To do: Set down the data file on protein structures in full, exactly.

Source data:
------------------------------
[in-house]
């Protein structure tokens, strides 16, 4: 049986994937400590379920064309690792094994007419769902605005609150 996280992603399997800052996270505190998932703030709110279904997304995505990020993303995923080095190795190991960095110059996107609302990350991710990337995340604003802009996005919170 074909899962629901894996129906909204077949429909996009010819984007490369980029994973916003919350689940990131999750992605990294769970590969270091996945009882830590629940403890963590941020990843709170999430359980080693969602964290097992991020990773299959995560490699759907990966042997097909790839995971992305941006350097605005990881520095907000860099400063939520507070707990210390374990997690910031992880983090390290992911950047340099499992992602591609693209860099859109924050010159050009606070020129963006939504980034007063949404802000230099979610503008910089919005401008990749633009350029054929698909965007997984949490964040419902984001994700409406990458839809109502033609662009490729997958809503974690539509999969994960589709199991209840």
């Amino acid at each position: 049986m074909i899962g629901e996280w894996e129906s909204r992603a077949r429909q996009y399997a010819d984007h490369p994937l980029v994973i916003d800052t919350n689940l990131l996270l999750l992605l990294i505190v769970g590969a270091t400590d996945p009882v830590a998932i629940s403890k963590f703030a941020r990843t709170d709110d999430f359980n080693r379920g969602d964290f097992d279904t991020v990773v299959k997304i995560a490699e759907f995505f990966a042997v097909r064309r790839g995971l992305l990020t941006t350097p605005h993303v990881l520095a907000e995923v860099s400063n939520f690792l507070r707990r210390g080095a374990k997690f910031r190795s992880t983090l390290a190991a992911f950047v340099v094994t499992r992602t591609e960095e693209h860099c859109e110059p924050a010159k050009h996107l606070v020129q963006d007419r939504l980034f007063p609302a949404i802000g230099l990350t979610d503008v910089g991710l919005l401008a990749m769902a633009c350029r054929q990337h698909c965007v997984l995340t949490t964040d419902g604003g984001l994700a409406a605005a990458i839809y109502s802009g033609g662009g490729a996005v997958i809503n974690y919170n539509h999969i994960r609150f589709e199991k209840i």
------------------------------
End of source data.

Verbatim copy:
[in-house]
């Protein structure tokens, strides 16, 4: 049986994937400590379920064309690792094994007419769902605005609150 996280992603399997800052996270505190998932703030709110279904997304995505990020993303995923080095190795190991960095110059996107609302990350991710990337995340604003802009996005919170 074909899962629901894996129906909204077949429909996009010819984007490369980029994973916003919350689940990131999750992605990294769970590969270091996945009882830590629940403890963590941020990843709170999430359980080693969602964290097992991020990773299959995560490699759907990966042997097909790839995971992305941006350097605005990881520095907000860099400063939520507070707990210390374990997690910031992880983090390290992911950047340099499992992602591609693209860099859109924050010159050009606070020129963006939504980034007063949404802000230099979610503008910089919005401008990749633009350029054929698909965007997984949490964040419902984001994700409406990458839809109502033609662009490729997958809503974690539509999969994960589709199991209840």
């Amino acid at each position: 049986m074909i899962g629901e996280w894996e129906s909204r992603a077949r429909q996009y399997a010819d984007h490369p994937l980029v994973i916003d800052t919350n689940l990131l996270l999750l992605l990294i505190v769970g590969a270091t400590d996945p009882v830590a998932i629940s403890k963590f703030a941020r990843t709170d709110d999430f359980n080693r379920g969602d964290f097992d279904t991020v990773v299959k997304i995560a490699e759907f995505f990966a042997v097909r064309r790839g995971l992305l990020t941006t350097p605005h993303v990881l520095a907000e995923v860099s400063n939520f690792l507070r707990r210390g080095a374990k997690f910031r190795s992880t983090l390290a190991a992911f950047v340099v094994t499992r992602t591609e960095e693209h860099c859109e110059p924050a010159k050009h996107l606070v020129q963006d007419r939504l980034f007063p609302a949404i802000g230099l990350t979610d503008v910089g991710l919005l401008a990749m769902a633009c350029r054929q990337h698909c965007v997984l995340t949490t964040d419902g604003g984001l994700a409406a605005a990458i839809y109502s802009g033609g662009g490729a996005v997958i809503n974690y919170n539509h999969i994960r609150f589709e199991k209840i």